The assassination attempt on Gabrielle Giffords was the latest in a series of mass shootings that have rocked the US.
The man accused of trying to assassinate a congresswoman in an Arizona shooting spree that left six dead appeared in court Monday but said nothing to shed light on his motive.
President Barack Obama led the Americans in a somber minute of silence to honor the 20 people gunned down in Tucson -- where he will attend a memorial service on Wednesday, the White House announced.
Flags were at half-staff at the Capitol in Washington, where hundreds of aides and lawmakers crammed the storied steps of Congress to pay silent tribute to the victims, including one of their own.
Democratic lawmaker Gabrielle Giffords, 40, was shot through the head at point-blank range before the gunman sprayed a crowd of constituents with bullets, a nine-year-old girl and a federal judge among six who died.
Jared Loughner, who faces the death penalty, appeared, his head shaven, amid tight security around the federal court in the Arizona state capital Phoenix.
Wearing a brown prison jumpsuit for the less than 15 minute hearing, 22-year-old Loughner appeared to follow proceedings closely, but said little beyond answering "Yes" to basic questions from judge Michael Anderson.
The judge agreed to his request to have Judy Clarke, who represented the Unabomber -- an anarchist serving life without parole for a 20-year mail bombing spree -- and 9/11 conspirator Zacarias Moussaoui, as his attorney.
No plea of guilty or not guilty was entered during the hearing and a preliminary court appearance was scheduled for January 24. A mug shot released by police showed the gunman with a haunting smile.
Doctors meanwhile said Giffords was still responding to basic commands such as squeezing medics' fingers, fueling growing hope for her recovery, though she remains in a critical condition.
Authorities said Loughner, a troubled young man booted out of a community college last year, fired a full clip of 31 shots.
He was reloading another clip into his 9mm Glock semi-automatic pistol when bystanders, including a 74-year-old retired colonel whose head had just been grazed by a bullet, brought him to the ground.
Obama praised the "extraordinary courage" of those who tackled the gunman, including a young Giffords aide and a woman who helped disarm him.
Outside the Tucson hospital where Giffords clung to life with part of her skull removed, tearful well-wishers gathered, praying and hoping.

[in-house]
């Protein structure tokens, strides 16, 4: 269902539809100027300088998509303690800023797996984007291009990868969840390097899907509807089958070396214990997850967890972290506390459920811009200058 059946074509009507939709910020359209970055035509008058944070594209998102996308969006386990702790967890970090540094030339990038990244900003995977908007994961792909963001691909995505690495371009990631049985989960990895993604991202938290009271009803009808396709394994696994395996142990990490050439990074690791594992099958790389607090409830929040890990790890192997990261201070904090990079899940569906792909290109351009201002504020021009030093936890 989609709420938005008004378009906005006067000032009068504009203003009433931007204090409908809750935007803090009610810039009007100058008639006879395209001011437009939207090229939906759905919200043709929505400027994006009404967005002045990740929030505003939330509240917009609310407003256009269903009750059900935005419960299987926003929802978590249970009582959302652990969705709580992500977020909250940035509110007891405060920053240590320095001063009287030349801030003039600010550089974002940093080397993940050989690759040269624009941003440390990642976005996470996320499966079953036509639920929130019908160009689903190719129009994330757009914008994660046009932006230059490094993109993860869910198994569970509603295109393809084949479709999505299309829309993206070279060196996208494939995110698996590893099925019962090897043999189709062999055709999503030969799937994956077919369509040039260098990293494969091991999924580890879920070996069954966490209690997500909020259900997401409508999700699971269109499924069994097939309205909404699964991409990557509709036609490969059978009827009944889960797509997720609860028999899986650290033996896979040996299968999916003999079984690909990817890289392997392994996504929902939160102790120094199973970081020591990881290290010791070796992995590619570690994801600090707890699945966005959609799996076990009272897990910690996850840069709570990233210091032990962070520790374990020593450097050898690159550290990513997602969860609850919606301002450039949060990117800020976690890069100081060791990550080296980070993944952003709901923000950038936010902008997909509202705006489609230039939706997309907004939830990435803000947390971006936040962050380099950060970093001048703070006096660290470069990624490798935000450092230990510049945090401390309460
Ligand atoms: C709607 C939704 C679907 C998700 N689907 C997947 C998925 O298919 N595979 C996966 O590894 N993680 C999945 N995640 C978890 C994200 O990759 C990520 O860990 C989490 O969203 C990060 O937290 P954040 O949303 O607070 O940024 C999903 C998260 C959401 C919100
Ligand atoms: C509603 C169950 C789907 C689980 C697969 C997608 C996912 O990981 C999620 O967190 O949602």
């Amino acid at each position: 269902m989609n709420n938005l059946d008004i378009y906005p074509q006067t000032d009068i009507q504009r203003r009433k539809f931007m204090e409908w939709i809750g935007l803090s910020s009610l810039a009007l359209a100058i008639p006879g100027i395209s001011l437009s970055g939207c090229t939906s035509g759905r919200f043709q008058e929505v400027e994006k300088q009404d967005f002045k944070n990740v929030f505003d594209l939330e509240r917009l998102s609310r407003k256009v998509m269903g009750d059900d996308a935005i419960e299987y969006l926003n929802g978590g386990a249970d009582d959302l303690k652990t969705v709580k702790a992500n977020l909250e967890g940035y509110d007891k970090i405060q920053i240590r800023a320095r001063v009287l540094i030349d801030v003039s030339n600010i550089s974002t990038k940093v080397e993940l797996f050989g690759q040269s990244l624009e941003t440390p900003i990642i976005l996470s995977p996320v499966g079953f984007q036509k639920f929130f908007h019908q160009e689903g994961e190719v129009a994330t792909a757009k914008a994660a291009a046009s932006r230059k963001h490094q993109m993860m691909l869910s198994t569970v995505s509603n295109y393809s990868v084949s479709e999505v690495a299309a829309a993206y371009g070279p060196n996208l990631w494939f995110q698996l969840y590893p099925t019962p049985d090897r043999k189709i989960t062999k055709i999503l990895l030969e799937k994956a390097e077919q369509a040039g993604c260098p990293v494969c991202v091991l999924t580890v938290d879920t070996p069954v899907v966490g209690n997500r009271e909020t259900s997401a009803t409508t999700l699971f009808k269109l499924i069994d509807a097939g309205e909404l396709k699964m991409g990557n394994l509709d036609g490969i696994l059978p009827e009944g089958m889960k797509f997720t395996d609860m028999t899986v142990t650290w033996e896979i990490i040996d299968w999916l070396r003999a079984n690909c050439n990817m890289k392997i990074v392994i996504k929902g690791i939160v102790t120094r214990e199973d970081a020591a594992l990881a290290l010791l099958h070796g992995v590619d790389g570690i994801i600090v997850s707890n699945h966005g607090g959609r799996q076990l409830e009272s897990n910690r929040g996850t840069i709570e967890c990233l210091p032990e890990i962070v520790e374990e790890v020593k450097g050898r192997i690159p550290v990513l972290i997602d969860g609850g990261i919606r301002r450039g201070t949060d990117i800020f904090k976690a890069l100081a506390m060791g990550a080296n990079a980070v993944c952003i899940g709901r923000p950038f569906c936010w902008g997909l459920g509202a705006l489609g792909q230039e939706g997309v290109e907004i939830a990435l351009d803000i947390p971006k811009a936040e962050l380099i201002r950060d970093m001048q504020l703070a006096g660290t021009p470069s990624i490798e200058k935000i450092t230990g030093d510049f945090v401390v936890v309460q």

A search of Loughner's home on Saturday unearthed a trove of evidence in a safe, according to the criminal complaint, including a letter from Giffords thanking him for attending one of her earlier public meetings, in August 2007.
Investigators also found an envelope with the hand-written notes, "I planned ahead," "My assassination" and "Giffords," the affidavit said.
Officials declined to assess Loughner's motives or mental state. He wrote a stream of barely coherent postings on the Internet that showed an interest in developing a new currency and criticism of "illiterate" fellow residents.
Those who knew him at Pima Community College last spring described a pattern of strange behavior that led many to wonder if he was on drugs.
"If you've ever seen someone hallucinate, it was kind of like that," said former classmate Lydian Ali, 26, adding that he never felt threatened by Loughner but that a woman had dropped out of their poetry class because of him.
"He had this kind of hysterical laugh. ... It was very creepy, very bizarre," said Pima math professor Ben McGahee, who taught Loughner algebra last summer.
A US senator meanwhile said he plans to present legislation to ban high-capacity ammunition clips of the type used by the Tucson gunman.
"The only reason to have 33 bullets loaded in a handgun is to kill a lot of people very quickly. These high-capacity clips simply should not be on the market," said Democratic Senator Frank Lautenberg.
Giffords, who narrowly won re-election last year over a favorite of the conservative Tea Party movement, is a centrist Democrat who supports increased border security and, incidentally, loose restrictions on gun ownership.
Lawmakers of the rival Republican Party, which made huge gains in November midterm elections, denounced the attack and suspended proceedings of the House of Representatives, whose new leadership took over just three days earlier.